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GERARD, JOHN (1632–1654), royalist colonel, was second son of Lieutenant-colonel Ratcliffe Gerard and first cousin to Charles Gerard, lord Brandon, d. 1694 [q. v.] (Dugdale, Baronage, p. 418). He entered the king's army as an ensign, and speedily rose to the rank of colonel, commanding both in England and France. There were seven colonels besides himself of the name of Gerard in the army. In November 1653 he appeared as a witness at the trial of Don Pantaleone, a brother of the Portuguese ambassador, for the murder of an Englishman. The night before the murder Gerard had overheard Pantaleone and his friends talking of English affairs in the street and had given them the lie, whereupon they had attacked him, and, though a little man, yet ‘he threw him off that was upon him, and so was hustling with him a good while,’ but was rescued by a passer-by, after he had received a stab in the shoulder (Cobbett, State Trials, v. 462). Early in 1654 Gerard went over to France, where he was presented to Charles II by his cousin, Lord Gerard. Soon after his return to England (May) he was arrested, with two others, on a charge of conspiring against the government. In company with a royalist major, one Henshaw, whom he had met in France, Gerard and others were to attack the Protector with a band of thirty horse as he rode to Hampton Court, and, after killing him, to besiege Whitehall (State Papers, Dom. 1654, pp. 219, 233–40, 274–436), seize the Tower, and proclaim Charles king. The trial began on 3 June before the high court of justice. Gerard declared that he had been to Paris on private business, and that Charles had desired his friends not to engage in plots. The reluctant evidence of his younger brother Charles, to whom he sent his forgiveness from the scaffold, pointed to treasonable conversations with Henshaw and the rest in taverns. Gerard and Vowell, a schoolmaster, were sentenced to death. Gerard successfully petitioned to be beheaded instead of hanged. The royalist writers published his dying speech, and affirmed that he fell into a trap set by Cromwell. This view has been elaborately restated by Mr. Reginald Palgrave in the ‘English Historical Review’ for October 1888, in the course of a controversy between that writer and Mr. C. H. Firth. But no certain proof has been adduced of Cromwell's complicity. Gerard died with undaunted courage on 10 July 1654, the same day as Don Pantaleone.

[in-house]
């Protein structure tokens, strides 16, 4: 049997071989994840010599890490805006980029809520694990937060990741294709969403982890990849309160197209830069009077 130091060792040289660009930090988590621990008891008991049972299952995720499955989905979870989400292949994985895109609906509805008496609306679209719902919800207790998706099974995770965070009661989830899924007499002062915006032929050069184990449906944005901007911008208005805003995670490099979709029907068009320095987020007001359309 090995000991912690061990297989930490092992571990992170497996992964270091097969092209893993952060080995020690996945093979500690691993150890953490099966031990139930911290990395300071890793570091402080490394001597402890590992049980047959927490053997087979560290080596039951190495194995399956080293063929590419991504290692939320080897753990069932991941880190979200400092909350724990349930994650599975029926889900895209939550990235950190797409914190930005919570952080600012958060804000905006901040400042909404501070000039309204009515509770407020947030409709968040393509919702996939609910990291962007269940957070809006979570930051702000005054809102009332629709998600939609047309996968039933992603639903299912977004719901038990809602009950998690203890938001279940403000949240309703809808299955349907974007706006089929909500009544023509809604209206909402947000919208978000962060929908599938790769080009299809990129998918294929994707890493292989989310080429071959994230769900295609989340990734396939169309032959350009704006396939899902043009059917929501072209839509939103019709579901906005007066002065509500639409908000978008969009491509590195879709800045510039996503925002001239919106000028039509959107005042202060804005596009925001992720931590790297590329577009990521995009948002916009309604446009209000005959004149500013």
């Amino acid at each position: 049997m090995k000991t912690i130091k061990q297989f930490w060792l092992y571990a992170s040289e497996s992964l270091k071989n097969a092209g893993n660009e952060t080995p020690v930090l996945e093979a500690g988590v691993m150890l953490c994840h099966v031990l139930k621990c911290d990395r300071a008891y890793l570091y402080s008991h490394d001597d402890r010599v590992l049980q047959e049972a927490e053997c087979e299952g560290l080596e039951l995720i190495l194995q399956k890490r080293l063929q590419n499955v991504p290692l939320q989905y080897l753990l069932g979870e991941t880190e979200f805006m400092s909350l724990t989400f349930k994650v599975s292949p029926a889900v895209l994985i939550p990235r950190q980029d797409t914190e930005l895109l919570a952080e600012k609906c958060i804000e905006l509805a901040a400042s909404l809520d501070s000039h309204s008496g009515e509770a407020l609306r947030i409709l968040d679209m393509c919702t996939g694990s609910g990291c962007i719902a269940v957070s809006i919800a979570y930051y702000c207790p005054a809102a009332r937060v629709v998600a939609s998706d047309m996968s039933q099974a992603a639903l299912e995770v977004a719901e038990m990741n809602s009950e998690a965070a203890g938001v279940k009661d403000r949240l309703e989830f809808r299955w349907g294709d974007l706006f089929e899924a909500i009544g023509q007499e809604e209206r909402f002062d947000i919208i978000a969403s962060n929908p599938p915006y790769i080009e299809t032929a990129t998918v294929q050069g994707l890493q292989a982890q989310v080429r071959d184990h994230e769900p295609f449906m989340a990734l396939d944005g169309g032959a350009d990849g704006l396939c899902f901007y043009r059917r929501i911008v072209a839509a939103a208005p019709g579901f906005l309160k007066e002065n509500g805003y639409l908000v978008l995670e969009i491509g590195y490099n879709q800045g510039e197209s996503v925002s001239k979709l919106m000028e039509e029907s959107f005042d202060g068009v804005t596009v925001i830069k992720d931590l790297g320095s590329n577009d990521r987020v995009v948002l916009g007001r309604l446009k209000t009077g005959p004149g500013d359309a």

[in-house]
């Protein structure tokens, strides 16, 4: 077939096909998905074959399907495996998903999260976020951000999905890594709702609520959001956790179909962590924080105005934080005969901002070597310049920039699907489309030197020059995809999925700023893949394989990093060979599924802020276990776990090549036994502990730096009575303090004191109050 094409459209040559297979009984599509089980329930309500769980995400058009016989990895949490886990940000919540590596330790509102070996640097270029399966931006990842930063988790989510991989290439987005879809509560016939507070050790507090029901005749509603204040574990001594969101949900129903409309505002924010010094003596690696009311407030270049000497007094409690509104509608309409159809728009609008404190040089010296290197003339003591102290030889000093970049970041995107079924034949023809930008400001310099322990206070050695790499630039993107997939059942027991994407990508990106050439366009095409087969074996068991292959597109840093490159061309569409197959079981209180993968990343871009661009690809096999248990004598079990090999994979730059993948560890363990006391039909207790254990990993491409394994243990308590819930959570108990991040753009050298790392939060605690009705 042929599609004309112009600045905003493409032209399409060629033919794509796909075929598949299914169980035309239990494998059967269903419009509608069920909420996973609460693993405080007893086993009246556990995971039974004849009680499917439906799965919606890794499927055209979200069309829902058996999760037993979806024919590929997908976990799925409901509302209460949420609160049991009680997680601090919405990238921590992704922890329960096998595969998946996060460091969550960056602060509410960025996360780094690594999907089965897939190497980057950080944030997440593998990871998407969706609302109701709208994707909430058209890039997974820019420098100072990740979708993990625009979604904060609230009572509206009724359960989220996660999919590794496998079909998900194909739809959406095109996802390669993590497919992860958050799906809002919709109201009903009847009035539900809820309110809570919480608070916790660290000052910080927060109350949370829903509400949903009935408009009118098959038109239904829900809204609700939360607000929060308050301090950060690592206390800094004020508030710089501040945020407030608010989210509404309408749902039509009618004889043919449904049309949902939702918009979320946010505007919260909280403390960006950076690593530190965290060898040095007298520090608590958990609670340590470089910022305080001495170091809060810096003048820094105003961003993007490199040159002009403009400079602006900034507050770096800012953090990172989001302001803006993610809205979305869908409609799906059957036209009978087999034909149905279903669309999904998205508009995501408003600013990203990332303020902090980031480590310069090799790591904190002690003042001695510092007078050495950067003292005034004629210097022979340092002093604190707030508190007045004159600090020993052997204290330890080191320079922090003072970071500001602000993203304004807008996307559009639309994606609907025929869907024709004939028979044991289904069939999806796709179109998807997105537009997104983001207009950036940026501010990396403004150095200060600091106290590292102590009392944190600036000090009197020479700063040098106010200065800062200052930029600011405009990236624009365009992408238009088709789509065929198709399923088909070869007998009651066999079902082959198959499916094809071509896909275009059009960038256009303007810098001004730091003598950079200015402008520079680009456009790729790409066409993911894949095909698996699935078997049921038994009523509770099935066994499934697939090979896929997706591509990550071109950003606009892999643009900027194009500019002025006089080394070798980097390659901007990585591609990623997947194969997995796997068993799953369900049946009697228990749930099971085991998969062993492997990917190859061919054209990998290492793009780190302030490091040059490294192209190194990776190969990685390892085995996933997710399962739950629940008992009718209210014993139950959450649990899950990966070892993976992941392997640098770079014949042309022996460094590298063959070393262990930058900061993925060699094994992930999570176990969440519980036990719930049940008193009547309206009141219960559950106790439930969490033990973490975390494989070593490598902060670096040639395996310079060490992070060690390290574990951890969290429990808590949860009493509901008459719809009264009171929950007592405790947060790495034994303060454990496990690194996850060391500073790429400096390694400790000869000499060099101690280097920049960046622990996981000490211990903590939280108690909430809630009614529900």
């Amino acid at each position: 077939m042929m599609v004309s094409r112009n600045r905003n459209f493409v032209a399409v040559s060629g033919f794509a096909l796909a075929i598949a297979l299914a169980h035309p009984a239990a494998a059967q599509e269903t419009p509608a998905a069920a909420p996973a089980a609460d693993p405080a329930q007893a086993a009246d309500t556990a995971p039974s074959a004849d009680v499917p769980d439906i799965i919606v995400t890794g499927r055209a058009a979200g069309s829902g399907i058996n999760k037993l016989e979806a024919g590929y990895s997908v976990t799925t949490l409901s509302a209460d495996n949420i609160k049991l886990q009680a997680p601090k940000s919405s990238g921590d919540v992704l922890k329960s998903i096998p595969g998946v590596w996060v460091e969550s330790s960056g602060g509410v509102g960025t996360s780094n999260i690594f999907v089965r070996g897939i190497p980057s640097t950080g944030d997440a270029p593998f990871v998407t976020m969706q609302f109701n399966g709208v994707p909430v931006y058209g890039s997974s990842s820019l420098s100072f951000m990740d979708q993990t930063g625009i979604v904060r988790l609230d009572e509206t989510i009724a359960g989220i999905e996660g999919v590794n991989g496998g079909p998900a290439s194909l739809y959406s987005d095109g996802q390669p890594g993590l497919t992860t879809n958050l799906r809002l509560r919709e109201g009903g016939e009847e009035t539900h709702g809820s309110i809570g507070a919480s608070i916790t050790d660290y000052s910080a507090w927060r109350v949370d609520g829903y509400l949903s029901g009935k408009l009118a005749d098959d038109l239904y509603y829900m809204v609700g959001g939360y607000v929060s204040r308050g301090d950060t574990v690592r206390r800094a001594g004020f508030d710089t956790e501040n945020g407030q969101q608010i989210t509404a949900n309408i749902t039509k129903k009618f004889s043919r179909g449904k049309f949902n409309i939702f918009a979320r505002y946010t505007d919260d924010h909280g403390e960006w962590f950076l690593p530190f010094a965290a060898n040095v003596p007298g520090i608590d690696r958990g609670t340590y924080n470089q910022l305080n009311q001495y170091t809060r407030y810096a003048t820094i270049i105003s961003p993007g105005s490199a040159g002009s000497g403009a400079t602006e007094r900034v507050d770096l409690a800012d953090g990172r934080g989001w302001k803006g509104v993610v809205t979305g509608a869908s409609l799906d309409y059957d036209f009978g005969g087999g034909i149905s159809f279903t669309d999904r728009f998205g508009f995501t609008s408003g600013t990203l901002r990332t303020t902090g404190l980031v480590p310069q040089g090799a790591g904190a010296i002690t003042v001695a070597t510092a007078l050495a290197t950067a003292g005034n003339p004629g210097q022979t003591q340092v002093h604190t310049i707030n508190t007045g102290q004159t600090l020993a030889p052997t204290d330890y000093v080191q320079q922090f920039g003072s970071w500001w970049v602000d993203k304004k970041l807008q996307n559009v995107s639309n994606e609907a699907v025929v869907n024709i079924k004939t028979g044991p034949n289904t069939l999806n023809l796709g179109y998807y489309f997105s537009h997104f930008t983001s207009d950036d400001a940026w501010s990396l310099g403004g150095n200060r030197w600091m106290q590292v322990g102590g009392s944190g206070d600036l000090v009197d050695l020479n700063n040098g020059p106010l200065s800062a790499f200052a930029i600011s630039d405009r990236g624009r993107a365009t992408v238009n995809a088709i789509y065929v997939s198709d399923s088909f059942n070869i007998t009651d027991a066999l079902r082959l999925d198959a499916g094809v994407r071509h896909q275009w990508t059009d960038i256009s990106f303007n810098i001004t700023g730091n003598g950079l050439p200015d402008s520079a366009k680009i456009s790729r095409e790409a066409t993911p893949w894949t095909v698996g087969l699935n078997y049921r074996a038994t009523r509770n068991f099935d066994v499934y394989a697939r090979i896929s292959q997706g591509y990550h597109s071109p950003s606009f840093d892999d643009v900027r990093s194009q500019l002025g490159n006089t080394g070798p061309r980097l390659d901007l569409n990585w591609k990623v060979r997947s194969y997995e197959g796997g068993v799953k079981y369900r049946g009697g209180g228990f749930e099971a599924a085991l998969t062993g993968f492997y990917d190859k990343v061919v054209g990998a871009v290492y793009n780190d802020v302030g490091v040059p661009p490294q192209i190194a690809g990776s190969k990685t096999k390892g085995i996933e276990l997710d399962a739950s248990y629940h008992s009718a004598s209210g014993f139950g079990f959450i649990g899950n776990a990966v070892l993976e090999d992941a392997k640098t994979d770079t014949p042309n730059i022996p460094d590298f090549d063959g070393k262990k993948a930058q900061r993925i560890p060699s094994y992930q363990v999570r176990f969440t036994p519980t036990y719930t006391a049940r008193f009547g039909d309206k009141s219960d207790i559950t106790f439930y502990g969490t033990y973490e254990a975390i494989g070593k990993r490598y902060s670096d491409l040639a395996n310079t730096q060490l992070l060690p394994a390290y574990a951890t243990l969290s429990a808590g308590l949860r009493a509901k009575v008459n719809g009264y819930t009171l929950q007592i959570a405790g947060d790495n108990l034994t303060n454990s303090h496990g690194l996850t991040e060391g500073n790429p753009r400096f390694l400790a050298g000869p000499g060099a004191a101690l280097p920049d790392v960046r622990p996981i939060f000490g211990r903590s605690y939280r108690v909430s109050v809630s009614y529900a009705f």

[Dr. Lloyd's Memoirs, 1668, p. 557; Cobbett's State Trials, v. 518–38; Carte's Hist. of England, iv. 662–3; Clarendon's Rebellion, vii. 28, 29, 30; Winstanley's England's Worthies, London, 1659; Mercurius Politicus, November 1653 and June 1654; Letters of Dorothy Osborne, pp. 287–8.]

E. T. B.